Saturday, August 22, 2020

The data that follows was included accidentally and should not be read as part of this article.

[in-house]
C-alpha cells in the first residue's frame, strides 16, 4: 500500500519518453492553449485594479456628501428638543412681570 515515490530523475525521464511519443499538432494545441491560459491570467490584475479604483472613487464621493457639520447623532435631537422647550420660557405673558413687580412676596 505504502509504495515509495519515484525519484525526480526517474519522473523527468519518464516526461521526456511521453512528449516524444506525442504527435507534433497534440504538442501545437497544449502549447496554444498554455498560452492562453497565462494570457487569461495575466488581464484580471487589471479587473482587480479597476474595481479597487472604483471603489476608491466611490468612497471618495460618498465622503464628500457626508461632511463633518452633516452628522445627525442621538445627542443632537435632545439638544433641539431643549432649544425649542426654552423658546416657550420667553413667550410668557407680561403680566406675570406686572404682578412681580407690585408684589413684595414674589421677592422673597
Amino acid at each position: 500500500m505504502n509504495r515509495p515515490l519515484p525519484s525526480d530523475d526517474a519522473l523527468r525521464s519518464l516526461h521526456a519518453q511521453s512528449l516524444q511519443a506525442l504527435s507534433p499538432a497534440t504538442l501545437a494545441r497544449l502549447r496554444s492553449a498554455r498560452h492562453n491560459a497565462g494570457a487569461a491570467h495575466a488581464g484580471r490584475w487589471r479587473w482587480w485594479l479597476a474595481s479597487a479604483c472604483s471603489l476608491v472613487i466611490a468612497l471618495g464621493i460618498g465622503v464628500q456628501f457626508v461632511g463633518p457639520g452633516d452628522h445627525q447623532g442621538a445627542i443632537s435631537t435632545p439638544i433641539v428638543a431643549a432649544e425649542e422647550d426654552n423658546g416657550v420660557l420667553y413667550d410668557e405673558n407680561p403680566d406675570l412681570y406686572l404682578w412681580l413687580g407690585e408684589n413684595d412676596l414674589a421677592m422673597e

Is Mark Twain a Racist?